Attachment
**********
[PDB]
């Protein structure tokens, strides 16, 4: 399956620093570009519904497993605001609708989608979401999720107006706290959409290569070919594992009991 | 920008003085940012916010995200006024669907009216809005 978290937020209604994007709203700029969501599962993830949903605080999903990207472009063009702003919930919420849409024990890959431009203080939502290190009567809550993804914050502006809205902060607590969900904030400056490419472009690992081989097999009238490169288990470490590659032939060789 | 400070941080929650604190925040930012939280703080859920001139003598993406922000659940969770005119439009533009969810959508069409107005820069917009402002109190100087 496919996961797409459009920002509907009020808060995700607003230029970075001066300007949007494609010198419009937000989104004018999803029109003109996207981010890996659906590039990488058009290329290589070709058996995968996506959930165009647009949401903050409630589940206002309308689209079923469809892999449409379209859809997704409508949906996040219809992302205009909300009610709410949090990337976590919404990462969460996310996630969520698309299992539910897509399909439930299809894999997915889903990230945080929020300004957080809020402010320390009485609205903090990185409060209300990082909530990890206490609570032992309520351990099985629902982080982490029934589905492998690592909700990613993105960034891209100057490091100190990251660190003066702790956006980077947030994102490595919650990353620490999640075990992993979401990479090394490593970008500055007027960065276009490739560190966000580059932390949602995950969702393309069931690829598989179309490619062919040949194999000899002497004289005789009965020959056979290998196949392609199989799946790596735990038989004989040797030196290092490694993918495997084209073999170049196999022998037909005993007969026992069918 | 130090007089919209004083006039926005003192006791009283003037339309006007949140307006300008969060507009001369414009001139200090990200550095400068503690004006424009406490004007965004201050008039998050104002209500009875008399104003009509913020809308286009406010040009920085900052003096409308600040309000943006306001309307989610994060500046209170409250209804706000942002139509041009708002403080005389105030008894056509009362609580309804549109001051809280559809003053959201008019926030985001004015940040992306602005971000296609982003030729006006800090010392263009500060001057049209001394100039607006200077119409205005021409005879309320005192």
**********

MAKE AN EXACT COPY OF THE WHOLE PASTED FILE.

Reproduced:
[PDB]
């Protein structure tokens, strides 16, 4: 399956620093570009519904497993605001609708989608979401999720107006706290959409290569070919594992009991 | 920008003085940012916010995200006024669907009216809005 978290937020209604994007709203700029969501599962993830949903605080999903990207472009063009702003919930919420849409024990890959431009203080939502290190009567809550993804914050502006809205902060607590969900904030400056490419472009690992081989097999009238490169288990470490590659032939060789 | 400070941080929650604190925040930012939280703080859920001139003598993406922000659940969770005119439009533009969810959508069409107005820069917009402002109190100087 496919996961797409459009920002509907009020808060995700607003230029970075001066300007949007494609010198419009937000989104004018999803029109003109996207981010890996659906590039990488058009290329290589070709058996995968996506959930165009647009949401903050409630589940206002309308689209079923469809892999449409379209859809997704409508949906996040219809992302205009909300009610709410949090990337976590919404990462969460996310996630969520698309299992539910897509399909439930299809894999997915889903990230945080929020300004957080809020402010320390009485609205903090990185409060209300990082909530990890206490609570032992309520351990099985629902982080982490029934589905492998690592909700990613993105960034891209100057490091100190990251660190003066702790956006980077947030994102490595919650990353620490999640075990992993979401990479090394490593970008500055007027960065276009490739560190966000580059932390949602995950969702393309069931690829598989179309490619062919040949194999000899002497004289005789009965020959056979290998196949392609199989799946790596735990038989004989040797030196290092490694993918495997084209073999170049196999022998037909005993007969026992069918 | 130090007089919209004083006039926005003192006791009283003037339309006007949140307006300008969060507009001369414009001139200090990200550095400068503690004006424009406490004007965004201050008039998050104002209500009875008399104003009509913020809308286009406010040009920085900052003096409308600040309000943006306001309307989610994060500046209170409250209804706000942002139509041009708002403080005389105030008894056509009362609580309804549109001051809280559809003053959201008019926030985001004015940040992306602005971000296609982003030729006006800090010392263009500060001057049209001394100039607006200077119409205005021409005879309320005192």